Non-toxic plants

Is Loco Weed Toxic For Cats?

by Clair Chesterman
Is Loco Weed Toxic For Cats

Loco Weed is not toxic to cats. This conclusion is not only based on the statement from the American Society for the Prevention of Cruelty to Animals (ASPCA), but also backed by a rigorous research process.

This article was meticulously crafted in collaboration with a team of experienced DVMs (doctors of veterinary medicine). Through their expertise and valuable insights, we ensure that we offer accurate and up-to-date information on the potential risks associated with various plants, specifically Loco Weed, and their effects on feline health. Additionally, we have thoroughly researched high-authority websites such as ASPCA and PetMD to ensure comprehensive understanding on the topic.

However, it’s important to note that while Loco Weed might not pose a direct threat to cats, it contains phytotoxin swainsonine which can be harmful to livestock, including horses and grazing animals. When in doubt, always reach out to a poison control center or a local veterinarian for guidance.

Can Cats Eat Loco Weed?

Loco Weed and cats

Although the ASPCA lists loco weed as one of the safe plants for cats, it is not advisable for cats to consume it. If this occurs, it is important to speak with a veterinarian because it could cause your cat to vomit or have diarrhea.

Because they are obligate carnivores, cats’ gastrointestinal systems and metabolisms have been designed to accommodate eating meat. They have poor digestion and can’t absorb these essential nutrients from vegetables, thus they need meat to provide them.

What is Loco Weed?

Cat sits near Locoweed

Loco weeds (Oxytropis spp.)  from the Fabaceae Family are native plants of North America. The name locoweed comes from the Spanish word loco, which means crazy and is used to describe the odd behavior of animals that have been poisoned.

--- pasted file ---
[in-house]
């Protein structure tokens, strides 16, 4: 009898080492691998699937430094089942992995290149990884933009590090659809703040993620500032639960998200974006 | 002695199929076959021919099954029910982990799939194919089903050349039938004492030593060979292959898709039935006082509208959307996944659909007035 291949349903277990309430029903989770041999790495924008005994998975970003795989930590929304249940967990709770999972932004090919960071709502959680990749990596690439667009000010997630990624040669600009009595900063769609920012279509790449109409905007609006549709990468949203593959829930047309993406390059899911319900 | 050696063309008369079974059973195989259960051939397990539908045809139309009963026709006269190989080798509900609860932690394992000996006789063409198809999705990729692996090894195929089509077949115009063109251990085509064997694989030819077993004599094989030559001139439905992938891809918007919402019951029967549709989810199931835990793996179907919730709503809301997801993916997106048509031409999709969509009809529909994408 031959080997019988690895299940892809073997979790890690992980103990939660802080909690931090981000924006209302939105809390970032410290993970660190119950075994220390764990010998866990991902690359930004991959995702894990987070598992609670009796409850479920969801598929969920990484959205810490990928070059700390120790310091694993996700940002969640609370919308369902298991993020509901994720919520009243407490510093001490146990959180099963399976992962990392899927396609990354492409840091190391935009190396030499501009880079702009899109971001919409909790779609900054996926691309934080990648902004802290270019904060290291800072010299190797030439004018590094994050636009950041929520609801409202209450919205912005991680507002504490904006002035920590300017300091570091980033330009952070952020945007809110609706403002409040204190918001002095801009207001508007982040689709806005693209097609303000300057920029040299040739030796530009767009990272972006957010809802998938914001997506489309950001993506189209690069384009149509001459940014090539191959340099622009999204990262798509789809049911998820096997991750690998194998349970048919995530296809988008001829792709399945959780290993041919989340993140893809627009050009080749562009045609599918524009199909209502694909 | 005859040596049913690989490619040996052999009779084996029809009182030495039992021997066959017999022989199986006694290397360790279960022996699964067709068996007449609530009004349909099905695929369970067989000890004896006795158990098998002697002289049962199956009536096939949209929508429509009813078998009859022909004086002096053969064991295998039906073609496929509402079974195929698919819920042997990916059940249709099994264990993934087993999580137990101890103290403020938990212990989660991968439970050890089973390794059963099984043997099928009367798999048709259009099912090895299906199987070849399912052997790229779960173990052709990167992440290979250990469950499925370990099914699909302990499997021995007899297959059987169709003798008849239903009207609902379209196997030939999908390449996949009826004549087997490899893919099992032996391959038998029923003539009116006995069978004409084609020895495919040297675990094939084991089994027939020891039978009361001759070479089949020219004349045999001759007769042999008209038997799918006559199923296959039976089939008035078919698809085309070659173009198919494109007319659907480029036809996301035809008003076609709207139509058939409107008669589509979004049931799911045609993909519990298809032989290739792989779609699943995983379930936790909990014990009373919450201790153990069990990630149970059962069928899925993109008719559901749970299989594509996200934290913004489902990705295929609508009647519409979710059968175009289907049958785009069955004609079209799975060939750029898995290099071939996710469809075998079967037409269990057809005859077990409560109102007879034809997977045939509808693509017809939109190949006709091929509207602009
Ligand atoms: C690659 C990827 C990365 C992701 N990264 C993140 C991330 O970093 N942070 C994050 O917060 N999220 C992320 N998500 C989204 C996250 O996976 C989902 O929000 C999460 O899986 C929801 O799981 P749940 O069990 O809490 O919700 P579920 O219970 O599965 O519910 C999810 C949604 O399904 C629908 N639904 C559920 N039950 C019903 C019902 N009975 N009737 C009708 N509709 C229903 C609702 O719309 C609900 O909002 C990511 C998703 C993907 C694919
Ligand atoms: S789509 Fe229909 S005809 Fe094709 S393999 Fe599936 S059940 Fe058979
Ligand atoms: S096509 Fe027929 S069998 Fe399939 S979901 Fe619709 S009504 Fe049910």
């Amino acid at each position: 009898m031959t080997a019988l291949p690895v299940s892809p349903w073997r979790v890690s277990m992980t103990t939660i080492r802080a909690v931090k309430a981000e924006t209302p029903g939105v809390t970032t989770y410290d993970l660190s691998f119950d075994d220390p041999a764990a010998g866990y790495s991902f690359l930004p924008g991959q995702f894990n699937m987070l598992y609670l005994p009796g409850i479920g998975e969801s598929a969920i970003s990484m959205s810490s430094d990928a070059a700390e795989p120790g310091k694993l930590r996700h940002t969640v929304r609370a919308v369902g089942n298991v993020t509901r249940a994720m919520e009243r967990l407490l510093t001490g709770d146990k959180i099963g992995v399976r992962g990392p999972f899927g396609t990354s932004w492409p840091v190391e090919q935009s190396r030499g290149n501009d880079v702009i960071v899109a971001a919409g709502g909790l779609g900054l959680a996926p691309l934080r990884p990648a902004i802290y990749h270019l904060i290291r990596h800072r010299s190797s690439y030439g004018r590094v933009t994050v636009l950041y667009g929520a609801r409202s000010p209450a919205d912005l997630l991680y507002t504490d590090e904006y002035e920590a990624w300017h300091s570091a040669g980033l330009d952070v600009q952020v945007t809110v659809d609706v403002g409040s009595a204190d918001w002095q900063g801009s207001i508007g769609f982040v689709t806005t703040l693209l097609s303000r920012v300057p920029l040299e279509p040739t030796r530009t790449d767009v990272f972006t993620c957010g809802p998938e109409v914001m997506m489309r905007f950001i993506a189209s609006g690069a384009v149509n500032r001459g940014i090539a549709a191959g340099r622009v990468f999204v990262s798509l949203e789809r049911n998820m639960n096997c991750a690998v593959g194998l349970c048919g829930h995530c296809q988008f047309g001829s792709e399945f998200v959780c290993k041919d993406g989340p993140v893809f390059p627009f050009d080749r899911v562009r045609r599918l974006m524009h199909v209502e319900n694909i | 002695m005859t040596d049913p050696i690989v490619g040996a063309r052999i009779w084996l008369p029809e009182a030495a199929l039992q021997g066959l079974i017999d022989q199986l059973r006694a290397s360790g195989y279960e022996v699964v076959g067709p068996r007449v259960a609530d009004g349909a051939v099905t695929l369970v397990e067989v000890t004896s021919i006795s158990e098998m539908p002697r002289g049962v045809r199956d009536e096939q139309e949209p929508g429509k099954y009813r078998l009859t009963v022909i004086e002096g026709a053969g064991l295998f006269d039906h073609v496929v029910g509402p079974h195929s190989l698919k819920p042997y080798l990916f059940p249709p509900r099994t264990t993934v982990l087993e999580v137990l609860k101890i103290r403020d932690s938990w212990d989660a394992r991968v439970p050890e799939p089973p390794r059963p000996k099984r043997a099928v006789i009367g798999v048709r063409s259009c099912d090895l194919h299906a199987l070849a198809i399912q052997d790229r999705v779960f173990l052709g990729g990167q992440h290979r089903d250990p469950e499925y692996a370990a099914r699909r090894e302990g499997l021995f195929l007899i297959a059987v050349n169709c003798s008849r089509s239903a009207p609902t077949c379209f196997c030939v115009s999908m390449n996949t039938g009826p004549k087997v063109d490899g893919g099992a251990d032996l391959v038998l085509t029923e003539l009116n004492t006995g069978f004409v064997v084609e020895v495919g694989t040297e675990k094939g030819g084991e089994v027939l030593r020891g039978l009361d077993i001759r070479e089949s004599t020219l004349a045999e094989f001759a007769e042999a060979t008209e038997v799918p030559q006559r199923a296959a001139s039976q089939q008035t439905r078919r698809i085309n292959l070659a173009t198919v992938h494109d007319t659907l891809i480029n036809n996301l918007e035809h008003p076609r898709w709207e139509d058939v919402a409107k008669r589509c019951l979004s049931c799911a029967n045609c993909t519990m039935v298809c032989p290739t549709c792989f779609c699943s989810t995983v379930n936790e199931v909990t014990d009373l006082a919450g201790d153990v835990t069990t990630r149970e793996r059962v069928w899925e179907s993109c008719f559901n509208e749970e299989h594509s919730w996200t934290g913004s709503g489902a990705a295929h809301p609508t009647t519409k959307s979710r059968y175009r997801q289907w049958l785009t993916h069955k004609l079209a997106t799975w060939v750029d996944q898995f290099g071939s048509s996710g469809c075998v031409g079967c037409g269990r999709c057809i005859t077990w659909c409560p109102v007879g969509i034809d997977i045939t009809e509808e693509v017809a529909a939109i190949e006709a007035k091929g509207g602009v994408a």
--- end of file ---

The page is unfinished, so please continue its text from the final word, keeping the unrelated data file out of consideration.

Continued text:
Loco weeds grow in semiarid and foothill environments. They develop in 8 to 30 cm high tufts or bunches. Sweet pea-like blossoms grow on locoweed. Blossoms might be white, yellow, blue, or purple. Depending on the location, species, and moisture, growth can begin in the late fall, winter, or early spring. Each stem has several leaves and a leaflet at the tip.

Keeping Cats Away From Loco Weed 

Locoweed plant with a happy cat

By spraying the leaves and then putting cayenne pepper on them, you can stop your cat from gnawing on plants. You could also want to think about giving your cat a container filled with grass (normal grass, not the medication).

Purchase some plastic needlepoint canvas from your neighborhood hobby/craft store if your cats are digging in your plants. Trim it to fit the shape of the pot, then make a hole for the plant in the center by cutting a slit in it. Your cat won’t be able to dig if you rest it on the ground.

Always keep your soil covered. Cats will be discouraged from digging by adding mulch, pebbles, pinecones, stones, crystals, or seashells to the top of your soil line.

Plants to Avoid For Your Cats

If you are a cat owner and unsure if the plants growing in your yard are harmful to your cats, check out this list of toxic plants for cats. You can also check our list of non-toxic plants for cats.

Read Our Recent Posts
And Learn More
Read All